Allotments

Leases: Flowchart for Lease Type

The Community Land Advisory Service has created a flowchart to guide you to find the right type of lease or licence for your particular project or interest.

Simply download the document, choose which category best suits your group or situation and then answer the questions. You will be led through to a type of lease or licence - click on the link in the box to be taken to the right page on the website.

Lease Type Flowchart

 

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Finding Land Overview: Start Here

Start here with an overview of the topic: Finding Land. This document is aimed at new community growing groups, landowners and groups already on a site who might be looking to expand or add to the site. You can download the document using the link below:

Finding Land Overview: Start Here

 

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Case Study: Borth Community Gardens

Borth Community Gardens is an initiative to create a space for local people to grow their own food in a communal environment. The allotments and community gardens are located near St. Matthew's Church, Borth, Ceredigion. Activities on the site include gardening, work parties by locals and visiting groups, as well as Open Day events and more informal get-togethers. In addition to cultivated land, the gardens are now home to several chickens, a couple of ducks and bee hives on the community garden section.

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CLAS co-writes allotment guidance for community growers

New guidance aimed at sweeping away confusion around allotment law and helping get more communities growing their own food, has been published by the Federation of City Farms and Community Gardens and the Community Land Advisory Service.

The Allotment Law & Community Growing Factsheet, endorsed by the Government’s Department for Communities and Local Government, demystifies where allotment law applies to community growers and when sites become designated as statutory allotments.

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Guidance for Registered Social Landlords

This guidance is aimed at Registered Social Landlords such as housing associations which may want to get involved in community gardening or design community gardens or allotments into their plans. It is intended as a primer to help RSLs understand the needs and benefits of community growing and draws on examples of current housing-led community growing projects and explains how each has been developed.

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Planning: Green Space Designations

Neighbourhood Plans establishes general planning policies for the development and use of land in a locality. The plans are drawn up by Neighbourhood Planning Groups and are influential. According to the Government, Neighbourhood plans are intended to allow local people to get the right type of development for their community, while still meeting the needs of the wider area.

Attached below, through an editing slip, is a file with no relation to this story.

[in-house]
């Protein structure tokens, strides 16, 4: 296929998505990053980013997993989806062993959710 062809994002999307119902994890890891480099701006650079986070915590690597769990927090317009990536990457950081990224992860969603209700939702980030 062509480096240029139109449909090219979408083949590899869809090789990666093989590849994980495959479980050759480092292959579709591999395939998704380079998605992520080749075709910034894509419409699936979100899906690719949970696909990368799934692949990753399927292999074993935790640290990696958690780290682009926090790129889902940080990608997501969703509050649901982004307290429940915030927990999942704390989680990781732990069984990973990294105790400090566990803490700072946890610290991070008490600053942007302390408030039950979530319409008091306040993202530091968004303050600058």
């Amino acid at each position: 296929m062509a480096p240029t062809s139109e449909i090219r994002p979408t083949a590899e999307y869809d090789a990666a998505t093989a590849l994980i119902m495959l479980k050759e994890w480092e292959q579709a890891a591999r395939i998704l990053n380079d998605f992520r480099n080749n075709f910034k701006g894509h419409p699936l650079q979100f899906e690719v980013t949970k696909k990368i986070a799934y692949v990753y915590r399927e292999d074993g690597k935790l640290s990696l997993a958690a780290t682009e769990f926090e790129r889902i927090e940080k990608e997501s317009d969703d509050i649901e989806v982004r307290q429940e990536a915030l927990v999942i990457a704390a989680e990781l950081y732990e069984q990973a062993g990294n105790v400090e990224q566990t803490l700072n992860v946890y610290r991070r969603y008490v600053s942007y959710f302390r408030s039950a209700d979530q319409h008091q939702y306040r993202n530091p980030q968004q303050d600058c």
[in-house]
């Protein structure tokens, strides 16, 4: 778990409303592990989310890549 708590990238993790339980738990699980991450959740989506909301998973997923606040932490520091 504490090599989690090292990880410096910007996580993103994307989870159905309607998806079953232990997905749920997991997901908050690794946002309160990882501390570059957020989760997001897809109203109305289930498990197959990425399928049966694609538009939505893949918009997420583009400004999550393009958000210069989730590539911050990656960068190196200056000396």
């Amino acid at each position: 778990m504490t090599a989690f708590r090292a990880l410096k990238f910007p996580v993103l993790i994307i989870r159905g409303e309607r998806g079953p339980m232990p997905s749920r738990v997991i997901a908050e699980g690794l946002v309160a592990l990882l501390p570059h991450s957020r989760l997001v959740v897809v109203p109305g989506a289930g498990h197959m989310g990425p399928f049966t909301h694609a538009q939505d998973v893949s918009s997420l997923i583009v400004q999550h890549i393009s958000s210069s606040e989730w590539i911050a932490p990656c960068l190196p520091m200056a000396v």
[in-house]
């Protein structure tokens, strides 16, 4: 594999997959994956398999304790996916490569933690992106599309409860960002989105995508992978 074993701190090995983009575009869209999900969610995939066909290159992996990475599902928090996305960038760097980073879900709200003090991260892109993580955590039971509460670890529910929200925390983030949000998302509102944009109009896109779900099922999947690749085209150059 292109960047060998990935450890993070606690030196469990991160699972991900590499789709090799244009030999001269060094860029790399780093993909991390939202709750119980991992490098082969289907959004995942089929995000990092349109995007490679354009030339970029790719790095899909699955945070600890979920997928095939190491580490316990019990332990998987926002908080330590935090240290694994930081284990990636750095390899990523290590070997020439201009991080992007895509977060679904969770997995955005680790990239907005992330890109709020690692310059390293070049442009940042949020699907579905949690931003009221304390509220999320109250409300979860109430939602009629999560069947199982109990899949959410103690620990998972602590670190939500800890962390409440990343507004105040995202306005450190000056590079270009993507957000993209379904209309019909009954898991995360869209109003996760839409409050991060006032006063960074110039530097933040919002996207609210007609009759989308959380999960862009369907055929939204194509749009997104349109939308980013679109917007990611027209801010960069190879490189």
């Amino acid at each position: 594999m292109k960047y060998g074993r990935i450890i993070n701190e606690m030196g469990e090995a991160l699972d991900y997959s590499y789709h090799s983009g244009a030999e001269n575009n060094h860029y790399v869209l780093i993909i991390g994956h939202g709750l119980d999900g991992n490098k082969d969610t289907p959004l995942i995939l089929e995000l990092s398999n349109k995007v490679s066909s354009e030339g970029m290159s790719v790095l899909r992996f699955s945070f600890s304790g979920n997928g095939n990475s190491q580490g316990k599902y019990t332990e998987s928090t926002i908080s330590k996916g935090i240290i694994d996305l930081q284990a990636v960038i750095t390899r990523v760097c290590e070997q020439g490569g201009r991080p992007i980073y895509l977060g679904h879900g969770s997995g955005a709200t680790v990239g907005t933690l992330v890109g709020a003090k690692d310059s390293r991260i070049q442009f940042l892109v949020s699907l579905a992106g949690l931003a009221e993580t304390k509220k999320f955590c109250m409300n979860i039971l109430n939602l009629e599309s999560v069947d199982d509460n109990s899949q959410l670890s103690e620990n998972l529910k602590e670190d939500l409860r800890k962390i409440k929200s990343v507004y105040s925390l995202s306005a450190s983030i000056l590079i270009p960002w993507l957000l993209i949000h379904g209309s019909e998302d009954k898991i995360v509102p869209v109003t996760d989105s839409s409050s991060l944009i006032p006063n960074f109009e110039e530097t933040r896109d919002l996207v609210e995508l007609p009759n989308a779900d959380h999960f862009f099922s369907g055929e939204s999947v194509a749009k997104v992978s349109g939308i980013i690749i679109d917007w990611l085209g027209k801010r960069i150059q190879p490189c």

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Approaching Local Authorities - Top Tips

Cymraeg

If you are having trouble finding a suitable site for your community growing group,  or if you have already found a site but are not sure who owns it,  then approaching your local authority is a good starting point as they often control or own disused land.  However, it can be daunting to approach such a big institution and hard to know where to start or even who to ask. The following top tips will help you get started.

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Finding Land: Site Features Checklist

Before you can decide whether a site or land agreement is suitable for your group, you need to plan what you will use the land for, both now and in the future. This checklist will help you prepare for your land search and for the agreement with the land owner. Tell the landowner what you expect to build and what you think your requirements will be. Make sure essential items are permitted in the lease.

Site Features Checklist

 

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Leases: Rent Survey

CLAS has surveyed a random sample of community gardens about their land agreements and what rent they pay. The projects surveyed are diverse in scale, purpose and location. Some are trading, others are social; some are informal and others are incorporated. The landlords are also varied. Some are local authorities, others are private. Some land is rural, some urban. The rents paid vary from zero to over a thousand pounds.

Obviously rental amounts vary enormously and are based on each individual circumstance, but examples may be useful as a starting point for discussion.

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Useful Link: National Allotment Society (formerly NSALG)

National Allotment Society

01536 266 576

www.nsalg.org.uk

Formerly known as the National Society for Allotments and Leisure Gardeners, this is a members’ co-operative which protects, promotes and preserves allotments. It provides advice and information to both allotment holders and home gardeners. NAS has a legal team and can help draft non-standard agreements between councils or private landlords and allotment associations.

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